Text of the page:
April 2020 marks 40 years since the first case of AIDS in San Francisco was seen, though not understood for what it would portend. That, along with other early occurrences, were moments in time that invisibly changed who we were as a nation and shaped, in many ways, what we have become today.

Now, as we wake up and see a nation and world torn apart by COVID-19, the dark days from the height of the AIDS pandemic do not seem so long ago.

For those of us who have lived through and survived that horrific time, we can’t help but see the parallels to the present day. And, with great pain, we can’t help but ask ourselves, what did we really learn from it all?

Like so many reading this, the feelings of fear and concern permeate every cell of my body.

As during the AIDS crisis, it is difficult to see politicians stigmatize a disease, inciting fear and discrimination, putting countless lives at greater risk and doing nothing to reduce the health threat. As we knew then, and know today, a virus does not discriminate against an ethnic group or region of the world, and neither should we.

It’s hard not to feel rage as we once again watch the cavalier inaction of a president and other politicians who scoffed at the very warnings that should have shaped our nation’s initial response and loss of life.

It’s unacceptable for our government to be caught off guard, as it was with AIDS, by the scope and severity of a pandemic coming to a health system unprepared to handle a mass influx of patients.

And, today, we stand by, hoping that our friends and loved ones will not get sick, as we know there is not a cure on the horizon yet. We wait, anticipating something miraculous will happen just in time.

That anxiety and gut-wrenching heartbreak are just as real today as when we watched helplessly, not being able to save our loved ones dying of AIDS. That pain, those feelings, just never go away.  

But through all of this, as we did then, we see hope and an army of heroes rising up to reassure us there will be a brighter tomorrow. 

Top of mind and in our hearts are the thousands of nurses, doctors and other medical professionals who each and every day put their own lives at risk, bringing love and dedication to caring for the ill, comforting the dying, and seeking treatments.

As well, we see so many in our communities reaching out, helping each other, sometimes in the simplest of ways, to show they care.

During the height of the AIDS pandemic in San Francisco, it was this sense of community that helped so many of us survive. While we all coped and managed in individual ways, it was community that came together to create a memorial Quilt that not only told stories of loved ones lost, but would go on to spark a desperately needed social justice movement.

It was community that created an AIDS Memorial Grove in Golden Gate Park, eventually designated our National AIDS Memorial, as a space in nature for grieving and healing together.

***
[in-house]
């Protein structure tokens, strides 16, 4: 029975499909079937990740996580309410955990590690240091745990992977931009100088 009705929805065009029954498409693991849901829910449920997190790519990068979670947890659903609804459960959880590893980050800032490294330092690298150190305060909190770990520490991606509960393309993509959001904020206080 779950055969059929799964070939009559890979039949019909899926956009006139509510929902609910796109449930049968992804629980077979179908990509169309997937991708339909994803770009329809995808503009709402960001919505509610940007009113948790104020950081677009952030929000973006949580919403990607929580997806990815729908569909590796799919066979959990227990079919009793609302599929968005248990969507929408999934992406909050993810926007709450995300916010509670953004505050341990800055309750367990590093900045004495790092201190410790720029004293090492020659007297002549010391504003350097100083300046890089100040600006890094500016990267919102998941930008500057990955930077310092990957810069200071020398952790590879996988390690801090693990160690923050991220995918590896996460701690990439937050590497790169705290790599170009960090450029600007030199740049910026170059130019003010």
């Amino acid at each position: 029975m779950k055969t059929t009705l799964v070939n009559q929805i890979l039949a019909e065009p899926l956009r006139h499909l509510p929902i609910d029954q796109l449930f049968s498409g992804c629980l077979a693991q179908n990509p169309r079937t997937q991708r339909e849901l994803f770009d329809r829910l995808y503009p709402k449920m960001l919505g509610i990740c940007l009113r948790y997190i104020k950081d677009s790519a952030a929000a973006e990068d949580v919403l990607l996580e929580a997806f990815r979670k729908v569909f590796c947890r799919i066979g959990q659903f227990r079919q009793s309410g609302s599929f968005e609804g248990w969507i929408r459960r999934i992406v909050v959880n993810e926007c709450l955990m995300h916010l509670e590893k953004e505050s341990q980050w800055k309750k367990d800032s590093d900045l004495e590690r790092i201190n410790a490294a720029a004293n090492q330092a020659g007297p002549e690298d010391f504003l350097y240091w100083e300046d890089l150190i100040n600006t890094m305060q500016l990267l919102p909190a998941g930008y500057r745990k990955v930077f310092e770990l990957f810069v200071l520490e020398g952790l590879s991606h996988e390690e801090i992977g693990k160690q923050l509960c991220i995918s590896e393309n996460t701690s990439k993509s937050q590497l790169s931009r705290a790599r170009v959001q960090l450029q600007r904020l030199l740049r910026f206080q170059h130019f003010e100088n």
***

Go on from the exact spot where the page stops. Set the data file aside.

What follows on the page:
Through crisis, we asked ourselves then: How do we stay healthy? What can we do? How do we take action? How do we comfort and heal? How can we change? 


We became storytellers as a way to get through the darkest days and forge ahead. 

While today’s crisis is much different, the most important thing we can all do at this time is to follow the guidelines that public officials are asking each of us to follow in order to prevent the spread of COVID-19. 

It is also important that we understand the risks of isolation, including depression, as we cope with the new reality of what social distancing really means, and how it is changing our lives. 

Even in this new normal, technology can help create virtual “groves” and “quilts” that can open the doors to simple acts of kindness, help tear down social barriers created through this virus, and through laughter and tears, bring light into someone’s life.

A simple phone call or video chat can make a tremendous difference to someone we love. Make it a point to go through your contacts and reach out to someone every so often throughout the day. My joy in speaking to a former board member, who is alone in his apartment, brought us both comfort and hope. 

You can also lend your support to a cause you care about while at home. Today, some of the same people who sewed together the Quilt panels 30 years ago to honor their loved ones, are once again sewing, but this time they are making masks from quilt fabric for health workers to wear as they put their lives on the line to help others.

Others are engaging online to create a new movement to ensure our government and our political leaders use every resource — all means necessary — to save lives and help our nation and the world navigate through what will undoubtedly be a difficult journey ahead.

Just as we did through the AIDS crisis, we must come together as communities to comfort each other, to learn, to heal and to ensure that our actions today will improve the fabric of our society for this is our legacy.

We cannot repeat the mistakes of the past. We must learn and act now, as the health and safety of millions of people are at stake. Yes, there will be dark days. But from that grief and pain, there will always be hope. 

John Cunningham is the executive director of the National AIDS Memorial. Located in San Francisco, its work, through the AIDS Memorial Grove, AIDS Memorial Quilt and inspiring programs, is to ensure that the lives of people who died from AIDS are not forgotten and that the story of AIDS is known by future generations.

To see fabric from the AIDS Memorial Quilt made into coronavirus masks, click here.